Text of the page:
Théâtre Libre

A physical theatre company based in London

Interview with The Space!

The Space interviewed Justyna Ziarek - the company's movement director and who conceived the ideas behind The Dagger and White Lily - and Kaitlin Argeaux artistic director and co-director.  Read an excerpt here:

 

What are some of the challenges that a company faces when producing an original piece? How about the advantages?

I think any time you are producing an original piece, you struggle with marketing. Audiences seem to gravitate towards well known titles or stories they recognize, so it’s been a challenge for us with this show.

An advantage of producing an original piece is the sense of freedom you experience in the rehearsal room. In devising there is no linear path; we can take our time improvising and exploring. There can be more emphasis on the process, as opposed to just focusing on the outcome. This freedom also extends to the text. Thankfully our writer is not at all precious about her work and she is content for the script to be cut and altered in the rehearsal, as our characters grow and change.

What are the major concepts or themes that Theatre Libre is emphasizing in The Dagger and White Lily?

The Dagger and White Lily is an in-depth examination of the mind and body; how they are sometimes in unison, and other times in conflict. It will explore the human conditions of lust, obsession, brutality, and absolution.

How is the audience supposed to react to The Dagger and White Lily? What are they meant to take away from it?

That everything is not as obvious as it seems. We often label things as black and white or good or bad and it is not always the case. Everything changes and so do our perceptions, thoughts, likes and dislikes, etc. If we don’t take control over our mind, we might end up in a very dark place and only by hitting rock bottom we can begin to change for the better.

What was the driving force behind starting a physical theatre company?

I come from a background of dance and when I studied Meyerhold techniques in Moscow, it changed my entire perspective about acting. As Lecoq famously said, “…the body knows things about which the mind is ignorant” -so we let the body guide us. I was interested in taking classics and finding ways to reinterpret them with less text/more movement.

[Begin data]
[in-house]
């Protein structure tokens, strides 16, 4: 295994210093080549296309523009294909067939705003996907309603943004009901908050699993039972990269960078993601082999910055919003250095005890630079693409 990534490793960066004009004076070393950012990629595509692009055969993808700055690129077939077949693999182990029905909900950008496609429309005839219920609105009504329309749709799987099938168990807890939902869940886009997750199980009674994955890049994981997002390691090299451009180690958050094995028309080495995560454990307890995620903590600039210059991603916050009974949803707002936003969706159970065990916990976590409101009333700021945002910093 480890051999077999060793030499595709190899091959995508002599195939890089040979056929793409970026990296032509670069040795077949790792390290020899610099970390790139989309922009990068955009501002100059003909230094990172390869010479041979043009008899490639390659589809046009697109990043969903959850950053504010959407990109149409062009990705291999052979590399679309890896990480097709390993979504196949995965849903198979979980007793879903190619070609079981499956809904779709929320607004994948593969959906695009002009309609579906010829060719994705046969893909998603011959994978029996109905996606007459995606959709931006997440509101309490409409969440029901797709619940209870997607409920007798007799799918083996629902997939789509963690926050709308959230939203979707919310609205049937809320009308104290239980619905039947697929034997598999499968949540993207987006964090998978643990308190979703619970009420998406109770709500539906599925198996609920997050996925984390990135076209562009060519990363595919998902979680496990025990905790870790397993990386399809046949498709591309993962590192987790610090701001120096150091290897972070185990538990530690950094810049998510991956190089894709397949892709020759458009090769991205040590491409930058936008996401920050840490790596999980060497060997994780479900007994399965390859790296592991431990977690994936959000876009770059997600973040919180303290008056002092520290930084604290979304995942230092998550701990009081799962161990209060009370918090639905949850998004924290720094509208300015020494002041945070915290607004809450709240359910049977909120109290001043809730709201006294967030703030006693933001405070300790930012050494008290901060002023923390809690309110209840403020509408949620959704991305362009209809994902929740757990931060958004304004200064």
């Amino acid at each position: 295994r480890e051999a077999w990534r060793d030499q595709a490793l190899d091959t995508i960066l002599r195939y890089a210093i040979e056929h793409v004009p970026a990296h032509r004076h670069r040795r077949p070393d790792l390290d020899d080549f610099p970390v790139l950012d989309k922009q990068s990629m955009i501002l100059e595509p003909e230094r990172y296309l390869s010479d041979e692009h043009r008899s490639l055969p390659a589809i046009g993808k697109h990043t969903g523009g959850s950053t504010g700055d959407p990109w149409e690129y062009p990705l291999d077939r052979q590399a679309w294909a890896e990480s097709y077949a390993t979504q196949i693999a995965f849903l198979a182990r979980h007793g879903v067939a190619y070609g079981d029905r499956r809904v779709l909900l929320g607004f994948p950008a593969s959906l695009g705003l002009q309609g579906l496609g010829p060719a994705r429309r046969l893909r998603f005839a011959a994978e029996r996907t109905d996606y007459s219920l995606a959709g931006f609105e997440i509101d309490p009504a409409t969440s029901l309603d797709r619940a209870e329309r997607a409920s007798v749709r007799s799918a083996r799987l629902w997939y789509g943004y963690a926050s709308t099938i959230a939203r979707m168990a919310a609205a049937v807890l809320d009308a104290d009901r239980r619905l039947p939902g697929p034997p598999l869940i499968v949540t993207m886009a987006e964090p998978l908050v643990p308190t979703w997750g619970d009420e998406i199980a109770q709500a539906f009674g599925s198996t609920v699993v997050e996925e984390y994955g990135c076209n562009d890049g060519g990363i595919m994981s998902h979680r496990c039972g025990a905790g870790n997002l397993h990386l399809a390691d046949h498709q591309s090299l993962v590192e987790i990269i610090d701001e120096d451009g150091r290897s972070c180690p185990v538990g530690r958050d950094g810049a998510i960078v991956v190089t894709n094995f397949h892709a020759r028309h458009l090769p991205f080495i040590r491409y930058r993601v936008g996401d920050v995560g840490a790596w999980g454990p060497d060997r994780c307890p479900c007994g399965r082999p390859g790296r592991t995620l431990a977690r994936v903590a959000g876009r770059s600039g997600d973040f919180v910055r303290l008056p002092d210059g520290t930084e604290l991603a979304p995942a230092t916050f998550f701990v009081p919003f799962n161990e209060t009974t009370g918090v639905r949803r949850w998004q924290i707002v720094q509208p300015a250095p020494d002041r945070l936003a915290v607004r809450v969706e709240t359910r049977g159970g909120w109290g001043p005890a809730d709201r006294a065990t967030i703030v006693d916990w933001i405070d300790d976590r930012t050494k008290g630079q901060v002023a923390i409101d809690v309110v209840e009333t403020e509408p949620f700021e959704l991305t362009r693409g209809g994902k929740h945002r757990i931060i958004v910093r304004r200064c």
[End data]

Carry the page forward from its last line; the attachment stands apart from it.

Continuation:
The Dagger and White Lily is told through dance, poetry, and live music. How challenging was it to create a cohesive production with these three elements?

I think it’s the idea of what comes first: the text, the music or the concept? When telling the story through different art forms it’s easy to sometimes rely just on text or music as it will dictate the rhythm, the style and the whole picture in your head (especially when it comes to music). On the other hand, when working with the movement, it can be a great support, especially if you’re struggling for new ideas.

What drew Theatre Libre to the Space?

We have always loved this venue and its sense of community. When we were looking for a place to put on The Dagger and White Lily, we immediately thought of The Space. The show has overtones of religion and spirituality and we think the Space – a converted church with high ceilings and stained glass- perfectly enhances the atmosphere we are striving to create. We also love how versatile the space itself is, with no fixed seating, the options are endless.

For the full interview, please click here: FULL INTERVIEW

Huge thanks to Adam Hemming, artistic director at The Space for taking the time to talk to us!